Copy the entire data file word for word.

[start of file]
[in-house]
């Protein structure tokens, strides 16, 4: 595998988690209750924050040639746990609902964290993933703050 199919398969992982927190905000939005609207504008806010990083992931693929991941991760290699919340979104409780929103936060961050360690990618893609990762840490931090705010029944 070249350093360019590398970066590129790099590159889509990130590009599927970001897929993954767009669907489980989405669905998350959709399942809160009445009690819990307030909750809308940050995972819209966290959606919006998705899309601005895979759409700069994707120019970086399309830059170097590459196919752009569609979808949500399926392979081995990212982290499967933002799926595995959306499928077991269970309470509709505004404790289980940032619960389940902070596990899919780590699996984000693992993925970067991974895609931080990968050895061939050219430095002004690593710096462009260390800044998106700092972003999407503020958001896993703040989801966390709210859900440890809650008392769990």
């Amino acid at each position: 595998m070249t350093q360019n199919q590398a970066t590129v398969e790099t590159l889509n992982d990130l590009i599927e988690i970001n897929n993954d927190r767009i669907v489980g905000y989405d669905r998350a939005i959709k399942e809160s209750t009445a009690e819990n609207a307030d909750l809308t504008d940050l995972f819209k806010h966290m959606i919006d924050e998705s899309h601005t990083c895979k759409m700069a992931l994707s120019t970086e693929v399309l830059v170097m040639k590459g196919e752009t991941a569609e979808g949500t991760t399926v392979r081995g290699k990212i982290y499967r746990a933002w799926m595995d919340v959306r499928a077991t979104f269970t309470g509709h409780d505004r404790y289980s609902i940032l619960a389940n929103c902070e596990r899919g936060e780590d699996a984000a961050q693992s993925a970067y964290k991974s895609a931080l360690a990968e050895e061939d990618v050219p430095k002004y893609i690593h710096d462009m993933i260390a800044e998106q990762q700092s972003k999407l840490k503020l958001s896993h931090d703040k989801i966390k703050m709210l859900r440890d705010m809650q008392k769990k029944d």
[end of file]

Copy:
[in-house]
């Protein structure tokens, strides 16, 4: 595998988690209750924050040639746990609902964290993933703050 199919398969992982927190905000939005609207504008806010990083992931693929991941991760290699919340979104409780929103936060961050360690990618893609990762840490931090705010029944 070249350093360019590398970066590129790099590159889509990130590009599927970001897929993954767009669907489980989405669905998350959709399942809160009445009690819990307030909750809308940050995972819209966290959606919006998705899309601005895979759409700069994707120019970086399309830059170097590459196919752009569609979808949500399926392979081995990212982290499967933002799926595995959306499928077991269970309470509709505004404790289980940032619960389940902070596990899919780590699996984000693992993925970067991974895609931080990968050895061939050219430095002004690593710096462009260390800044998106700092972003999407503020958001896993703040989801966390709210859900440890809650008392769990």
């Amino acid at each position: 595998m070249t350093q360019n199919q590398a970066t590129v398969e790099t590159l889509n992982d990130l590009i599927e988690i970001n897929n993954d927190r767009i669907v489980g905000y989405d669905r998350a939005i959709k399942e809160s209750t009445a009690e819990n609207a307030d909750l809308t504008d940050l995972f819209k806010h966290m959606i919006d924050e998705s899309h601005t990083c895979k759409m700069a992931l994707s120019t970086e693929v399309l830059v170097m040639k590459g196919e752009t991941a569609e979808g949500t991760t399926v392979r081995g290699k990212i982290y499967r746990a933002w799926m595995d919340v959306r499928a077991t979104f269970t309470g509709h409780d505004r404790y289980s609902i940032l619960a389940n929103c902070e596990r899919g936060e780590d699996a984000a961050q693992s993925a970067y964290k991974s895609a931080l360690a990968e050895e061939d990618v050219p430095k002004y893609i690593h710096d462009m993933i260390a800044e998106q990762q700092s972003k999407l840490k503020l958001s896993h931090d703040k989801i966390k703050m709210l859900r440890d705010m809650q008392k769990k029944d």